• Joseph Maurer

    One thing these ratings don’t capture is that the territorial distribution of jobs across majors is not equal. If your skills and passion are in the semiconductor industry, moving to Dallas gives you far better options than Pittsburgh. Having a job in an expensive city beats being unemployed in one with a low cost of living.

    As one of these recent grads, I’d argue that a place that has more opportunities to practice what you studied and [hopefully] love is worth paying more for. The same goes for areas you enjoy living in – hence why I pay a premium to live in New England over Dallas.

  • wigwag

    I would like to put in a plug for Indianapolis; what a wonderful city. It’s downtown, centered on Monument Circle is pristine and absolutely beautiful. One of the reasons that its economy is so good is that it focuses on health care and as we know health care continues to be a thriving sector. The largest employer in town is Eli Lilly, the second largest is Indiana University Health Systems (known as IU Health) and the third largest is Anthem Health (the largest operator in the nation of Blue Cross-Blue Shield plans). Other large employers include Emmis Communications, the third largest owner of American radio stations, Lucas Oil and the Mays Chemical Company (the largest minority owned chemical company in the nation.

    By far the richest family in the city is the Simons Family, the huge operator of shopping malls. The family also owns the Indiana Pacers basketball team.

    One other thing; the people are incredibly friendly and proud of their city and they have a great brand new airport. I’ve never seen an airport as efficient as the one in Indianapolis although airfares into and our of the city are quite expensive.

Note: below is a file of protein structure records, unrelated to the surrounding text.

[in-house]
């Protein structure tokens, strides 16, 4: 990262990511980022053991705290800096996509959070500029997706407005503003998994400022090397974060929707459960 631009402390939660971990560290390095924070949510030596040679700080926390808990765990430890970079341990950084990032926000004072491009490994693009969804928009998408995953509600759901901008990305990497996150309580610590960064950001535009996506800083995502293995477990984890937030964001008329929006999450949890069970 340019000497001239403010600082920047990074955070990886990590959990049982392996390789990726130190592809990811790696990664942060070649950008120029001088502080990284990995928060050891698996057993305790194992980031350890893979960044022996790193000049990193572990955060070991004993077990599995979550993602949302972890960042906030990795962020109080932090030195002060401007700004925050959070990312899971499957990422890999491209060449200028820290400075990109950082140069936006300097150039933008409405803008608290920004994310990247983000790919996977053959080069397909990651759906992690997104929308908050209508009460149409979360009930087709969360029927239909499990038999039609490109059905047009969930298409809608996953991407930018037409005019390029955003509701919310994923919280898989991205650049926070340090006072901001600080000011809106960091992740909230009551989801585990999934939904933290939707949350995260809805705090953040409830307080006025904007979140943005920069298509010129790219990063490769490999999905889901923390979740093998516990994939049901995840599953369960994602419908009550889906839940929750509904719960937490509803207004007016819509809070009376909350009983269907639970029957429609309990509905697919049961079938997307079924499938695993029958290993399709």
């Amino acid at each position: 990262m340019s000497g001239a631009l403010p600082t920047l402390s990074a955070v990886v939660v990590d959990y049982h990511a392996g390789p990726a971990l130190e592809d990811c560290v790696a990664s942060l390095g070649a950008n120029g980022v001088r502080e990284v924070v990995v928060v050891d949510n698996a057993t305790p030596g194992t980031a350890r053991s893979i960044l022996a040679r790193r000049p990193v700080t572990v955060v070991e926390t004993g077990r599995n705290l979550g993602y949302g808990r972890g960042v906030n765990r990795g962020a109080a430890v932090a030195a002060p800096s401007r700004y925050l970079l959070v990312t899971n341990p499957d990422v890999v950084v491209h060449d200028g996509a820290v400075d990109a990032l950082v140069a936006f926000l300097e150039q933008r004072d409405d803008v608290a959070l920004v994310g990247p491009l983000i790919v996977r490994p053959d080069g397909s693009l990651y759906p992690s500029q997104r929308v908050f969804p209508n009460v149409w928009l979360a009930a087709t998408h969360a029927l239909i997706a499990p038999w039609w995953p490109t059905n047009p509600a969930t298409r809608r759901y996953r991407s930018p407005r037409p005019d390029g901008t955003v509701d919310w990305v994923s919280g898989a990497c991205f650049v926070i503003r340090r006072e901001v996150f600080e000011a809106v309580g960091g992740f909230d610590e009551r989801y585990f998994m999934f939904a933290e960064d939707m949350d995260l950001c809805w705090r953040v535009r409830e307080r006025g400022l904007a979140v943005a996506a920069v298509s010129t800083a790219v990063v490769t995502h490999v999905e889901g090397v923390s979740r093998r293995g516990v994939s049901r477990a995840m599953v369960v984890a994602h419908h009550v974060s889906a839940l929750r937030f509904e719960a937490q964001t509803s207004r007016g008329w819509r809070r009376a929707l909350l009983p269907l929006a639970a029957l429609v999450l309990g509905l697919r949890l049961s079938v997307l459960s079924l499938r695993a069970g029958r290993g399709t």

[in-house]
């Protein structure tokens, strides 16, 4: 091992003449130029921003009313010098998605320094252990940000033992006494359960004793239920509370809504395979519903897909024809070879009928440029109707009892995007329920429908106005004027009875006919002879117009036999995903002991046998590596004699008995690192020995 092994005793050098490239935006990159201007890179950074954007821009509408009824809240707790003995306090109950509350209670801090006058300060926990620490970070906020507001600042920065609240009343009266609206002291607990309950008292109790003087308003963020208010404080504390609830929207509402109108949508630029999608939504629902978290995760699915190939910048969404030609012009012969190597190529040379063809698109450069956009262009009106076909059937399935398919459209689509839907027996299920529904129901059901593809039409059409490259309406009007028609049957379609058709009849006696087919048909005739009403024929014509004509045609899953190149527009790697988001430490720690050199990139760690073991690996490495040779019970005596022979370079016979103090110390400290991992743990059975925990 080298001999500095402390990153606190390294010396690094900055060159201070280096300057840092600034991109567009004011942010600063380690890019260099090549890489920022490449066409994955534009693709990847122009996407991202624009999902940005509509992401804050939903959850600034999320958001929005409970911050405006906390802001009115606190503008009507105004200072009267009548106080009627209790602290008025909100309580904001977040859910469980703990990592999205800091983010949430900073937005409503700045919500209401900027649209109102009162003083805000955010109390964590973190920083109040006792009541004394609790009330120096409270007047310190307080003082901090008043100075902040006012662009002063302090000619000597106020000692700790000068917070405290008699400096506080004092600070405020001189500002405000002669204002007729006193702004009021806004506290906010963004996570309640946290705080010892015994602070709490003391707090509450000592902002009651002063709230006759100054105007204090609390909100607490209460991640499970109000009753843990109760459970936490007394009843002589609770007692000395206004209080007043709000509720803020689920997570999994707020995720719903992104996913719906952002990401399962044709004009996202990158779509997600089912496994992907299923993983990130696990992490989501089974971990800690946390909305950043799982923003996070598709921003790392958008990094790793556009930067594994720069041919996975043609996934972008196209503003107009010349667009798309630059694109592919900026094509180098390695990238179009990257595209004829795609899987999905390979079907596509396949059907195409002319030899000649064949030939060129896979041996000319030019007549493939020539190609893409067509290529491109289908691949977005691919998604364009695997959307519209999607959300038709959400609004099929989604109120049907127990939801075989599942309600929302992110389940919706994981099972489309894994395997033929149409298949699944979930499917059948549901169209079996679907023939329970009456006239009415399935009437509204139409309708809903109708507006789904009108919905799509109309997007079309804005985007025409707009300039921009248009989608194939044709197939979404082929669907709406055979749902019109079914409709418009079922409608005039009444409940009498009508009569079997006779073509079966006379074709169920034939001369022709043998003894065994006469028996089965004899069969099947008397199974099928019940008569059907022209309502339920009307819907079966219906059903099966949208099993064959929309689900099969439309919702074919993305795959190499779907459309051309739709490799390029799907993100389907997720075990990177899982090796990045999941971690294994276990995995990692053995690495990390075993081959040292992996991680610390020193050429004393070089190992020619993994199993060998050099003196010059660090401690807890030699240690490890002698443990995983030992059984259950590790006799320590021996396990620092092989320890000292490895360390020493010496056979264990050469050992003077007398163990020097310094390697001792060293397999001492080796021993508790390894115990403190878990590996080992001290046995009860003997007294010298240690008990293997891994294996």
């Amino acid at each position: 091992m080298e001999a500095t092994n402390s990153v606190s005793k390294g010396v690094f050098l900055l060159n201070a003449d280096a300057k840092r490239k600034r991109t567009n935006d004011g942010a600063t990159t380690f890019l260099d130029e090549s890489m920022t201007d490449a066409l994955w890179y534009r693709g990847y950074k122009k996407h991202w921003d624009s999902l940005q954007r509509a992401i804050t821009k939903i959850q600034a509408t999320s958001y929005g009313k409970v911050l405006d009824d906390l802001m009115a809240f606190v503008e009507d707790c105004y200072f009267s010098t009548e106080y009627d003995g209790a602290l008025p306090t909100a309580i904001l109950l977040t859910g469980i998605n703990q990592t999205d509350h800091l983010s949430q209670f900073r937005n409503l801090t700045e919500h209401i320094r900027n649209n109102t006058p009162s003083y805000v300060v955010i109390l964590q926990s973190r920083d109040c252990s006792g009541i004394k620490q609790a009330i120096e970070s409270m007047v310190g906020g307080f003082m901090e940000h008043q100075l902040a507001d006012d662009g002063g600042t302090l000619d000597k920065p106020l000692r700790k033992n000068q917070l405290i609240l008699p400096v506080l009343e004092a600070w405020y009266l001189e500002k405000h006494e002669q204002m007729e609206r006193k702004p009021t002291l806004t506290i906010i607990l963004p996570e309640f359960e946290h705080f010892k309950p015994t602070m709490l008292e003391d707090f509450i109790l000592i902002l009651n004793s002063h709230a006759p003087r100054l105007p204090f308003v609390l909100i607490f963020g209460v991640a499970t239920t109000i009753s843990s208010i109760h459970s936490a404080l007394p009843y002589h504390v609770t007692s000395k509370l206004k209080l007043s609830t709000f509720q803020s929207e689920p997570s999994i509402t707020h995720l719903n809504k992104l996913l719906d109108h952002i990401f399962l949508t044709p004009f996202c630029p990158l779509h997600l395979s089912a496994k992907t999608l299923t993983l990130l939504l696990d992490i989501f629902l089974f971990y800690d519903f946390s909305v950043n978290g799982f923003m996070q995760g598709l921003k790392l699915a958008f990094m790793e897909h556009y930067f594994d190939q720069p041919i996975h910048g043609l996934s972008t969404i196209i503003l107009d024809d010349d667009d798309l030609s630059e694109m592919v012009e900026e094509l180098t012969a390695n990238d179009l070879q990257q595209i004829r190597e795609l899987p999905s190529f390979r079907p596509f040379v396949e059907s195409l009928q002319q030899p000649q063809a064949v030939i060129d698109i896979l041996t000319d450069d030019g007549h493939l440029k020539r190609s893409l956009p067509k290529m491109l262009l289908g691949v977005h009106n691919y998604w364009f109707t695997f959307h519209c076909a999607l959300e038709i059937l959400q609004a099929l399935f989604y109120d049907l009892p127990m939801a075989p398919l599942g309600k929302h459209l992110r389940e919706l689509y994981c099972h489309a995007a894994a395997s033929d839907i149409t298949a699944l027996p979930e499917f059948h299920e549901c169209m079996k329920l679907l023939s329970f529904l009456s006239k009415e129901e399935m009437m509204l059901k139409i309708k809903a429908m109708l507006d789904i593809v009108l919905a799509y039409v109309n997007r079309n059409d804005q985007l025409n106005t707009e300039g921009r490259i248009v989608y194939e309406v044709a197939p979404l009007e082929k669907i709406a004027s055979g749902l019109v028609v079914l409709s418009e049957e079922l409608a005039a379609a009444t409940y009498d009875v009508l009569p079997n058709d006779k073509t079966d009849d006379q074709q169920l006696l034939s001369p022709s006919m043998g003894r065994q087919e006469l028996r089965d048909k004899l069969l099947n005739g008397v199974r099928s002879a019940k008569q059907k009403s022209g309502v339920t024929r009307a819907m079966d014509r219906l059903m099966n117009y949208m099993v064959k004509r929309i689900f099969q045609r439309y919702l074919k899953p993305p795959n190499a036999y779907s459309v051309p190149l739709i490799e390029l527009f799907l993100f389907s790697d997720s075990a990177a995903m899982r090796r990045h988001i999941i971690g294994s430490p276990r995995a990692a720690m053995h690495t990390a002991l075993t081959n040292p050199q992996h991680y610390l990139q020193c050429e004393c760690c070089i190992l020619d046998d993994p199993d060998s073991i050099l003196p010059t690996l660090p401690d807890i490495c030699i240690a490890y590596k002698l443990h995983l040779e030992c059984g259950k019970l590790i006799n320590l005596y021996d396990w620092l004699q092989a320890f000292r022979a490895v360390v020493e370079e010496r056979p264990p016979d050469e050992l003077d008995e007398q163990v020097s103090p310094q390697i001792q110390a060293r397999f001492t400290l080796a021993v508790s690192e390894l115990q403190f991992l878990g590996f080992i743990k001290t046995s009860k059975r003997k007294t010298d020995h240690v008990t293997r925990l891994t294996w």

What a great place for young people to raise a family!

    • RedWell

      I agree, with one big caveat that partially undermines VM’s point here: there are hardly any jobs in Indy if your degree is not related health services, engineering or middle-management. Indiana overall suffers a “brain drain” because the economy, while improving, remains relatively undiversified. Jobs there are only “plentiful” if you happen to have the right personal proclivities and, in turn, happened to study the right major. I suspect that applies to most of this list’s cities: a lot of the most dynamic thinkers are forced to find work elsewhere. (Austin may be the one exception.)

      • wigwag

        Fair enough and it should probably also be said that Indianapolis is not exactly a cultural Mecca. Many similarly sized cities, Cleveland for example, are blessed with far better cultural institutions (although Indy’s art museum isn’t bad).

        But Indianapolis does have one thing that no other city does; the best steak house in the United States. If you like steak, nothing compares with Saint Elmo’s. It’s not just the steak; they are famous for their shrimp cocktail and they make a mighty fine Bloody Mary too.